“The sweater is named after Fimmvörðuháls, a mountain pass in Iceland, at the site of the now famous eruption of the Eyjafjallajökull in 2010. I knitted the sweater in the summer 2011 while walking during one of my knitting treks in Iceland: the Hiking and Knitting Tour between Fire and Ice (see pictures). The trail goes through the pass, between the two glaciers, and over the two new craters and the recently formed lava. I knitted while walking, just like in the Old days when no time could be lost and Icelandic men and women where knitting when going from one farm to another or, especially the men, when working around in the fields. I hold the skein under my armpit. I missed the white skein into the black ashes a few times, making a point for all the knitters in the tour that Icelandic wool is indeed hardwearing and dirt repellent! The sweater is typically an Icelandic lopi yoke sweater: the tradition is quite new – reaching its peak in the 70’s – but the sweater also seeks inspiration in older Icelandic knitting traditions: the close fitted shaping and the unusual elbow shaping can be found in Old Icelandic knitted jackets. The colorwork in the yoke is faked with an undulating lace pattern, typical of Icelandic shawls. The crocheted chain bind off, also very common in the Old shawls, ads a feminine touch. The colors remind me of the Eyjafjallajökull glacier and the dirty ice covered with ashes.”
The pattern was first published in the book Knitting sweaters from around the world: 18 sweaters in a variety of styles and techniques, Voyageurs Press (2012).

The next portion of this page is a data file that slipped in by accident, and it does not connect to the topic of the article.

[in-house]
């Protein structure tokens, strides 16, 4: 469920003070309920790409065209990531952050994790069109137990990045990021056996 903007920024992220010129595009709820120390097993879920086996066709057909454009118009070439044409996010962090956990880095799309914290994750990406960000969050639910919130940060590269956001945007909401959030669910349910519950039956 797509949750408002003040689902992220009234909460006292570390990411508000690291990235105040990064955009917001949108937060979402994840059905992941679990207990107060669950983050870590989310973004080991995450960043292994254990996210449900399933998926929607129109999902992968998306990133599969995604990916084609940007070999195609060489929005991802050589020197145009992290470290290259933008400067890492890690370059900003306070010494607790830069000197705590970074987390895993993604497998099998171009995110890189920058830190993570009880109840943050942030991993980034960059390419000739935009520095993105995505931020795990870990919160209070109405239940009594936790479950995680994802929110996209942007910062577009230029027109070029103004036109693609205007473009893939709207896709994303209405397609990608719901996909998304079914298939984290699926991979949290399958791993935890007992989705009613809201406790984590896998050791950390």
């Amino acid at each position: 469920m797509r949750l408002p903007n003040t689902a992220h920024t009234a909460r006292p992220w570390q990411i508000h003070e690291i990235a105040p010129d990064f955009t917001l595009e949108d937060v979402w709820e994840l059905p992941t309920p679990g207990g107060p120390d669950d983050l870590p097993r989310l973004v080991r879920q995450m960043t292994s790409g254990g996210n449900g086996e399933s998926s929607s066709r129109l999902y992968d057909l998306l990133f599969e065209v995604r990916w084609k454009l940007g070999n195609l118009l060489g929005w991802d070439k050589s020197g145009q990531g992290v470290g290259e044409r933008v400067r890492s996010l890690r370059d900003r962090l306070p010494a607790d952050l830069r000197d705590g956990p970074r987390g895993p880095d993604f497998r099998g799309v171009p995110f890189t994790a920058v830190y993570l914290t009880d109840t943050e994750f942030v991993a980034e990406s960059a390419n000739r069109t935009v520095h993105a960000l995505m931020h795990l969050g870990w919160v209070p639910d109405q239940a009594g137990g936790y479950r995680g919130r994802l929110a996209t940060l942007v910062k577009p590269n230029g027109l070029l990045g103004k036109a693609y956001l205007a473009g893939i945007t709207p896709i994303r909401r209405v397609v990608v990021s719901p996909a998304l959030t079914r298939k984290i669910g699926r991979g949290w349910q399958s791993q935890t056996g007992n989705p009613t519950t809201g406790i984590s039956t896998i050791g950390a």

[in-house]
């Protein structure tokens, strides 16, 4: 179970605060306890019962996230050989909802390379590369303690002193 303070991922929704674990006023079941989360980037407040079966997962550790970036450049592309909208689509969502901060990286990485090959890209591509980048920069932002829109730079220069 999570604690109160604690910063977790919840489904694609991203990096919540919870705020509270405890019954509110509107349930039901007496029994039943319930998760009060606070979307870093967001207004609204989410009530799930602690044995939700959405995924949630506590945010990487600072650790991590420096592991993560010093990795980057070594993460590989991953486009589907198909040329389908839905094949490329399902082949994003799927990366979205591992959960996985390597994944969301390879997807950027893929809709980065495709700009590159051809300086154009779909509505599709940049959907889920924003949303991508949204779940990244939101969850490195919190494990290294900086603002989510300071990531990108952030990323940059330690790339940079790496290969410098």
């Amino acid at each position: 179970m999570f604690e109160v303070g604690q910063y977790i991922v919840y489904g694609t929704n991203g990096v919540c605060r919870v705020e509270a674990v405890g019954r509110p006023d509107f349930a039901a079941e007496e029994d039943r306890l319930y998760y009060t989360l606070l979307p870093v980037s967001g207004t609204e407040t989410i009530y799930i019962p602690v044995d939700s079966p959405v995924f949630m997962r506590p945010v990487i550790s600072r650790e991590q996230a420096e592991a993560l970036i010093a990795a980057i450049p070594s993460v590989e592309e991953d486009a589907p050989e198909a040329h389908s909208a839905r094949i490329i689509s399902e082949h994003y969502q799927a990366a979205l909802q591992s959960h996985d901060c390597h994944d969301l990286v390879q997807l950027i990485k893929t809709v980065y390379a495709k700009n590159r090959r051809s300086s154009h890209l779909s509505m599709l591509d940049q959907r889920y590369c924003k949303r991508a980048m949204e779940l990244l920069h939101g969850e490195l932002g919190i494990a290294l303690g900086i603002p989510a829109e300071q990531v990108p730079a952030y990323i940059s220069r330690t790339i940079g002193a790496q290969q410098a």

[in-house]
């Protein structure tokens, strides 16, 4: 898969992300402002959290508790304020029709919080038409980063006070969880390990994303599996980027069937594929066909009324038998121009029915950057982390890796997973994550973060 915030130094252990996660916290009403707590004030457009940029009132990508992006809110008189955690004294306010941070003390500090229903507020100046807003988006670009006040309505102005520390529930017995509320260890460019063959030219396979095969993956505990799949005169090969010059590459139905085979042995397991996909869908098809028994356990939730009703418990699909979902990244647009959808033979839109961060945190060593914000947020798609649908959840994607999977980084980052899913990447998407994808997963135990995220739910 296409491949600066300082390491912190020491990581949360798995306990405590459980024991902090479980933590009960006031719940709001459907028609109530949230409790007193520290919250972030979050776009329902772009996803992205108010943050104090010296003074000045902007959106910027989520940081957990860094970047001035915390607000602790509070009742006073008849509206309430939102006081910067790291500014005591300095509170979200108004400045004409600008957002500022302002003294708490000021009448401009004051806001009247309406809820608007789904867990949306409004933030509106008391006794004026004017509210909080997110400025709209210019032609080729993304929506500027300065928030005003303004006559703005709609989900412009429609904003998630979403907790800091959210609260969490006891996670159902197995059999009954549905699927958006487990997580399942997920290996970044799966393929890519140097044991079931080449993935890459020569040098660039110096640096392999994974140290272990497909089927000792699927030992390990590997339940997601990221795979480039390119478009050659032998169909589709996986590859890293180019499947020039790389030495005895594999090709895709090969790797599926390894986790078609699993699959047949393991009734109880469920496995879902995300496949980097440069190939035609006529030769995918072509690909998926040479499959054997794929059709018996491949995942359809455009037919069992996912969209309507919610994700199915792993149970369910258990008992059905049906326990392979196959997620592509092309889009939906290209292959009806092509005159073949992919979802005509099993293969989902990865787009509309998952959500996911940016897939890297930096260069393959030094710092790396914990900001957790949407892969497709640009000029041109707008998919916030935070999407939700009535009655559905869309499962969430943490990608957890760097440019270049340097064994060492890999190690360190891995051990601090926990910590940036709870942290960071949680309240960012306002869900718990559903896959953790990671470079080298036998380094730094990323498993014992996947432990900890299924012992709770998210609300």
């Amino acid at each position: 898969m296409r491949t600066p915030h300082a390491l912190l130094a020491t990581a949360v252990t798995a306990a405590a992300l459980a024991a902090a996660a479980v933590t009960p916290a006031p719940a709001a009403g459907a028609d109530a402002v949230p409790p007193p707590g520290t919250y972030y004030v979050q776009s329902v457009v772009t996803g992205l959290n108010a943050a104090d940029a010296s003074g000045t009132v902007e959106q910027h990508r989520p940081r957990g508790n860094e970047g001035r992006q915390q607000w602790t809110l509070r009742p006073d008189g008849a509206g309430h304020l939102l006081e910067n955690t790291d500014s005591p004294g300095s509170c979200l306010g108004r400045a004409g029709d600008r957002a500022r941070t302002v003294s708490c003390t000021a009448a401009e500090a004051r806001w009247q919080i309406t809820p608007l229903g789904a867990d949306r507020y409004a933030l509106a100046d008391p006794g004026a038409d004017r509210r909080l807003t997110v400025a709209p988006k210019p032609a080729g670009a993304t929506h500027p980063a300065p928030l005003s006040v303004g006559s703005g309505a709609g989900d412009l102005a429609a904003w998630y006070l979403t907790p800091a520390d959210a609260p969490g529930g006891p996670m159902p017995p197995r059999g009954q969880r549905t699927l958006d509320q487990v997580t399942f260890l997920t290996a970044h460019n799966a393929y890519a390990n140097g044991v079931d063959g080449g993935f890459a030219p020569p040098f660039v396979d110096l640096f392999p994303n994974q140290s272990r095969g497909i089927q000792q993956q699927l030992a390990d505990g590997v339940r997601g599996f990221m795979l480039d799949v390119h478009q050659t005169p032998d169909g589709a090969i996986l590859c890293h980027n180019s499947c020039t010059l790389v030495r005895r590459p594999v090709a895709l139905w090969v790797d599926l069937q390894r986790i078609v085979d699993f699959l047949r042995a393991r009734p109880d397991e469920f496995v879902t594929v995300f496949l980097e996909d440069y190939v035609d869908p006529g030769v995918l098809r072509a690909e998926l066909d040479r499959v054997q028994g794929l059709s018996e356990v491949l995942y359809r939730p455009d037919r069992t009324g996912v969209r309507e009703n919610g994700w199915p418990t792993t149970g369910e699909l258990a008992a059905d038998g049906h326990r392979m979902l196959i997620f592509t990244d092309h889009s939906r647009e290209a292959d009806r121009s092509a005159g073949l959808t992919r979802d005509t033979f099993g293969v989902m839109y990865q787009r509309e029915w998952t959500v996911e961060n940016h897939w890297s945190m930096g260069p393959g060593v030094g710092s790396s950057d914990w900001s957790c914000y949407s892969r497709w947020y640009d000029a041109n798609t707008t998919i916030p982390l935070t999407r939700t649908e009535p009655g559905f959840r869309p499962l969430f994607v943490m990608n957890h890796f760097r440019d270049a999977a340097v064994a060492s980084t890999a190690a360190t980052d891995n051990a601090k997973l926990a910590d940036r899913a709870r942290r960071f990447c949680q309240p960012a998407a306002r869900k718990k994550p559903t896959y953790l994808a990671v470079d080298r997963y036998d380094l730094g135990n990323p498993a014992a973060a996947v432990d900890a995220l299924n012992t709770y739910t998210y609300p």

Hélène Magnússon is a leading knit designer in Iceland, the author of many books about traditional Icelandic knitting and the editor of The Icelandic Knitter. She likes to put a new spin on Icelandic traditions. She began her professional life as a lawyer in Paris before she made a complete life change and moved to Iceland, where she studied textile and fashion at Iceland Academy of the Arts and worked as a hired girl in a sheep farm and a mountain guide. The varied skills she learned in those early years richly inform the amazing hiking and knitting tours she passionately guides in collaboration with tour operator Icelandic Mountain Guides.
Sizes: Adult XS(S, M, L)XL, XXL, XXXL
Finished Measurements (slim fit)
- Bust: 27.5(30,34.5,36.5)41,46,49.5” / 69(75.5,86.5, 91)102,115.5,124.5cm
- Waist: 20.5(23,27.5,29.5)33.5,39,42.5” / 51(57.5,69,73.5)84.5,98,106.5}cm
- Body length to underarm: 14.5(15,15.5,16)17,18,18.5” / 37(38,39,41)43,45,47cm
- Sleeve length to underarm: 17(17.5,18,18)18.5,18.5,18.5” / 43(44,45,46)47,47,47cm
- Sweater: Léttlopi by ístex, 100% pure wool, 50g/skein, 50g = ca.100m/109 yds: MC #0051 (white) 6(7,7,8)8,9,9 skeins; CC1 #0054 (Ash Heather Grey) 1 skein;CC1 #0057 (Grey Heather ) 1 skein
- Cardigan: Cascade 220, 100% Peruvian highland wool, 100g/skein= 200m/220yds: MC #8010 3(4,4,4)4,5,5 skeins; CC1 #8401 1 skein; CC2 #8400 1 skein
Gauge: 10×10 cm / 4×4” = 18 sts and 24 rows on 5 mm/US 7 needle. Adjust needle size as necessary to obtain correct gauge.
Needles: 4,5 and 5 mm / US 5 and 7 circ needle. Magic loop is used for smaller diameters but you can also use DPN’s; crochet hook 4 mm/ US G6
Notions: stitch markers, 4 safety pins, tapestry needle, stainless pins.
Techniques: Knitting in the round, Magic loop (optional), stranded knitting, short rows, lace, crocheted chain bind off, provisional cast on
Cardigan steeked or knitted back and forth.
Pattern: once you’ve made your payment, you will receive an email with a link to download the pattern PDF . We don’t send patterns by snailmail.
Errata: an addendum to the pattern was added on 28.01.2013 with extra instructions to turn the sweater into a cardigan.